If we look at the traditional architecture of VM’s we see an entire, fully-loaded guest OS running as part of a VM. These operating systems are monolithic even if slimmed down. They are designed to be multi-user, multi-purpose, multi-process, and are extremely complex even for an engineer. They are meant to interact with hardware and thus involve all sorts of complexity needed to support device drivers from various vendors. The complexities listed above will come along if we are running a copy of operating system even if it is not required.
These traditional systems are meant to interact with hardware, and therefore involve the complexity needed to support device drivers from various vendors. The complexities listed above are dragged along if we are running a copy of an OS — even if it is not required. This means we are bringing a big chunk of dead code with us when it isn’t required in the life-cycle of a Virtual Machine.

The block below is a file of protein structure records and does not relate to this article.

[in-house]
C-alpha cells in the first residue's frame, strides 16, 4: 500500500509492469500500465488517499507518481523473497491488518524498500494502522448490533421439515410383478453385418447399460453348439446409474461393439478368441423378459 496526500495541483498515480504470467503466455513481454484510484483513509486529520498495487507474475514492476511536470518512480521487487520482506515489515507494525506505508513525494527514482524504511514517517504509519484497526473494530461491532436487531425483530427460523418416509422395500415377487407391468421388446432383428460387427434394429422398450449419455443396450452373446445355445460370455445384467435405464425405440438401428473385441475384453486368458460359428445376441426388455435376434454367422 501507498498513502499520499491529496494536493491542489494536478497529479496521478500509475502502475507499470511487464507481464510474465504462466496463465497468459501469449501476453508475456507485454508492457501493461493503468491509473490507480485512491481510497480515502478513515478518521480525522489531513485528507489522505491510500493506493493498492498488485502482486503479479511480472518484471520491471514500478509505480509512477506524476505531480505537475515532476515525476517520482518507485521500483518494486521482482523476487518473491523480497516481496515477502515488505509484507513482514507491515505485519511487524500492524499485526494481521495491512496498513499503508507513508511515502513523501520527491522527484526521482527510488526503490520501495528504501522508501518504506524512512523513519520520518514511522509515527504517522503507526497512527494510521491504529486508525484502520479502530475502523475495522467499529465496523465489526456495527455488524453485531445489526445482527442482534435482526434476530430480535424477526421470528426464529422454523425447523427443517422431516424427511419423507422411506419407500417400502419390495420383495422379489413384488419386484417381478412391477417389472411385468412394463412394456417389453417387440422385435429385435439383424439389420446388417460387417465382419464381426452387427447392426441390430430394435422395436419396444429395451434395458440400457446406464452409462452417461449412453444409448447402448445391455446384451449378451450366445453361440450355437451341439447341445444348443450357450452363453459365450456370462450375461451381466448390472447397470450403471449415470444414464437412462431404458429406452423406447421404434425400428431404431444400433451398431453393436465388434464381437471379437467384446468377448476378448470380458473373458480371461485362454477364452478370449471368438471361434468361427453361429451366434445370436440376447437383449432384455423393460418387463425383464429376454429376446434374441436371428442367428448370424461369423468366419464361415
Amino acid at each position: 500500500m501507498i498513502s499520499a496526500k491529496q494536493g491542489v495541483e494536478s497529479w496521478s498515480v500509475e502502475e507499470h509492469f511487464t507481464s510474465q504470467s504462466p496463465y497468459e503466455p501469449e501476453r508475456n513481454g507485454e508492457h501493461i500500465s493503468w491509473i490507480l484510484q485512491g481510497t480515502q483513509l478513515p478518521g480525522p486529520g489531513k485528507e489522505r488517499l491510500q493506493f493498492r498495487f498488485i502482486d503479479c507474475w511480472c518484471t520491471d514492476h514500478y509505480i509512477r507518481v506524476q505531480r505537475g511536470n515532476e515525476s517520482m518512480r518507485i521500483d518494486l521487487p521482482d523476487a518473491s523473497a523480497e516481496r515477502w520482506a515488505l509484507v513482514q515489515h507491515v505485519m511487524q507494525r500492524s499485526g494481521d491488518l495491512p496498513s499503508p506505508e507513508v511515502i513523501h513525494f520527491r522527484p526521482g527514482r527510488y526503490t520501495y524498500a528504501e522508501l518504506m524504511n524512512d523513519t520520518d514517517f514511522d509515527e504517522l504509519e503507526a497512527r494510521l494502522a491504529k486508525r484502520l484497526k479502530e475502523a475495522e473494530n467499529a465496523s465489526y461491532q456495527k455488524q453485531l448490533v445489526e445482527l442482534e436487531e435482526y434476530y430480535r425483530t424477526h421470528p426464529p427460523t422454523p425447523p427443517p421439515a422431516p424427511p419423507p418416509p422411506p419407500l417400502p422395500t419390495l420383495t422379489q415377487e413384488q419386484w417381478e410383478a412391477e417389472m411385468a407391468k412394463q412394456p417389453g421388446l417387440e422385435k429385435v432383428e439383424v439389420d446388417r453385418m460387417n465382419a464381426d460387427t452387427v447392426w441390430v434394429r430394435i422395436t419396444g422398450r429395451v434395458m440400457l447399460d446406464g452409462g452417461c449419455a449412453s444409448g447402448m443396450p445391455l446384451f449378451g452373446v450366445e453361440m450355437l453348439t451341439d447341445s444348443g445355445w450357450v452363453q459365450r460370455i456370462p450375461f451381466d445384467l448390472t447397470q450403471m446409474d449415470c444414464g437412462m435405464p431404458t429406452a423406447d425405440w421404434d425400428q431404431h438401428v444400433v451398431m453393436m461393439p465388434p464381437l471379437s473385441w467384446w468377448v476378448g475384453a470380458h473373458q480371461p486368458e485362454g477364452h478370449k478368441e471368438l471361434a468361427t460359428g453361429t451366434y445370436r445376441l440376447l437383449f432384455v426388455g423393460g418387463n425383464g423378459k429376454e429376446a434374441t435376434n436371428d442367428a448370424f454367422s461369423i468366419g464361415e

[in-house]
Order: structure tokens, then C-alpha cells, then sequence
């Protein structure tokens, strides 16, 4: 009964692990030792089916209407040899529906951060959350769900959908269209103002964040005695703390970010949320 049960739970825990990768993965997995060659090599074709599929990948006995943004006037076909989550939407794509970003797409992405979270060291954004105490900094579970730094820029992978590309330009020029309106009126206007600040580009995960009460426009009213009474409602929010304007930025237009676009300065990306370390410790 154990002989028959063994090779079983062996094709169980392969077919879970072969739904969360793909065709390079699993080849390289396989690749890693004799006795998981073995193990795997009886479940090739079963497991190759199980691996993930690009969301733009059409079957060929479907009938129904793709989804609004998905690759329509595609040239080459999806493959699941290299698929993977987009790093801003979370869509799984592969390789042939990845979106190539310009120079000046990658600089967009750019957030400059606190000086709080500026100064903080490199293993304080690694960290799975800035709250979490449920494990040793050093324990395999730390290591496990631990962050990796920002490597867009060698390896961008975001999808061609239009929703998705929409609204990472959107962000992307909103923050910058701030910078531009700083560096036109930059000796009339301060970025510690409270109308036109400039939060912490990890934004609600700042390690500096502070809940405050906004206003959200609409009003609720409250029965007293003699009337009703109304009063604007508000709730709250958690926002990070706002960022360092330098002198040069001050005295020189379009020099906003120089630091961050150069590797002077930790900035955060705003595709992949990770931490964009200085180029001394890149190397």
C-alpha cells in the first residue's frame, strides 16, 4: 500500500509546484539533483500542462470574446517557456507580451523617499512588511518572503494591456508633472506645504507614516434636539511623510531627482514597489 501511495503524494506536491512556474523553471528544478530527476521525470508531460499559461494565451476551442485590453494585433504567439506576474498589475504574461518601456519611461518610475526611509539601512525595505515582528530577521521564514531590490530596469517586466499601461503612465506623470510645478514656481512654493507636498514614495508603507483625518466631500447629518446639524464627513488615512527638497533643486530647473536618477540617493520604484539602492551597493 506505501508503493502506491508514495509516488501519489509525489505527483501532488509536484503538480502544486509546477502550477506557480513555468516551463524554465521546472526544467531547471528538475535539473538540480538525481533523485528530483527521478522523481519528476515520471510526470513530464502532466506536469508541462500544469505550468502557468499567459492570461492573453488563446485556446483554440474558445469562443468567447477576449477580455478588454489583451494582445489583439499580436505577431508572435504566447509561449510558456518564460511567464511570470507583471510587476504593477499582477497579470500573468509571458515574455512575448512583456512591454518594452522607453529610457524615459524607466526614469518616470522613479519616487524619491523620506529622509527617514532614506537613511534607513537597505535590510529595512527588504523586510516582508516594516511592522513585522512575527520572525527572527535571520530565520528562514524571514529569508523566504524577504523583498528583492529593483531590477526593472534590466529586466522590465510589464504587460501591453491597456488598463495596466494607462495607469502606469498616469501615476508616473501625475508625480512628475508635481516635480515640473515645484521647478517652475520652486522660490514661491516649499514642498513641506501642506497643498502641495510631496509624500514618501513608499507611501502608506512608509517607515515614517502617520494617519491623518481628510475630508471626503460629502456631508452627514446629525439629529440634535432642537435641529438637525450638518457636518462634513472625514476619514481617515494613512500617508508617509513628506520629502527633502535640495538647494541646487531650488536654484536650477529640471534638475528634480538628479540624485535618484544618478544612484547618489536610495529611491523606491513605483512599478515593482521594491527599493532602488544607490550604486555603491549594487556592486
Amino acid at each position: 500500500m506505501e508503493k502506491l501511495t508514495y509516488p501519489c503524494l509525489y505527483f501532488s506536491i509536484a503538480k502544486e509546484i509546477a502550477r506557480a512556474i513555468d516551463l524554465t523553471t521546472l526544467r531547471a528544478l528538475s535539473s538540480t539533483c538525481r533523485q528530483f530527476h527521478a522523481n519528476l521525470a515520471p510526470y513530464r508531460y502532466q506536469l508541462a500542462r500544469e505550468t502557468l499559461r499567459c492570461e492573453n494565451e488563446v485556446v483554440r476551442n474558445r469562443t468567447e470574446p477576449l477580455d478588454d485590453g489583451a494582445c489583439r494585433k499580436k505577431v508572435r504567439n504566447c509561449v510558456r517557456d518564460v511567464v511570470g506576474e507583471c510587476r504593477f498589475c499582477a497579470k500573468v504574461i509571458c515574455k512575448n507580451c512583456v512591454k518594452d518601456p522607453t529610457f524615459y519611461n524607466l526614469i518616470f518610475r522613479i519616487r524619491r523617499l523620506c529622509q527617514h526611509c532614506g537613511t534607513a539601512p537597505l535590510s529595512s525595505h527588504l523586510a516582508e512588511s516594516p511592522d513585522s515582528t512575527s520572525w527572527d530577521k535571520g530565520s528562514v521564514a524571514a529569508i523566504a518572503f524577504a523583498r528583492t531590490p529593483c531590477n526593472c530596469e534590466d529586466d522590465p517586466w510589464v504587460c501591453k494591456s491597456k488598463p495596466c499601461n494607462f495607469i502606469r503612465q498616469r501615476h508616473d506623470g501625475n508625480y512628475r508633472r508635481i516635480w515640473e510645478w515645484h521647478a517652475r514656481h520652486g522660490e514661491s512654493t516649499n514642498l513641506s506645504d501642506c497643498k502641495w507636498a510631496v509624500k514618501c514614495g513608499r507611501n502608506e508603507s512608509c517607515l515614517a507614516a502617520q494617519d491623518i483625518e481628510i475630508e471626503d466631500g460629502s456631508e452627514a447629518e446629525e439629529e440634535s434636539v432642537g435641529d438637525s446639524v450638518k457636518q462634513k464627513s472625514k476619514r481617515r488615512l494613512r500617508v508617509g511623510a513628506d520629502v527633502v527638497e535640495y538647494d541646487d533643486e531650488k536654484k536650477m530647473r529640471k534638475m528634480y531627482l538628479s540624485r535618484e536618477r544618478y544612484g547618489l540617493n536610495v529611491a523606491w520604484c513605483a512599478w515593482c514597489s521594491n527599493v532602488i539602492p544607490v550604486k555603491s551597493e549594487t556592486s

Even when the size of a container instance is in hundreds of MBs (if not in GBs) there is much more in the containers than the simple hosted application. This seems like a clumsy way to operate when we are all optimizing everything we can.

The Unikernel Approach: A Leaner System

The primary philosophy behind the unikernel is to tear off all the unnecessary sets of libraries and keep only a selected set of services which the application requires to function. Those libraries are compiled with internal applications, resulting in a complete system we call a unikernel. Unikernels are designed with the understanding that they will not need to run on hardware; consequently, unikernels lack the bloat and complexities of drivers. They aren’t meant to be multi-process or multi-user so they can focus on threads of code which are required to keep your applications running.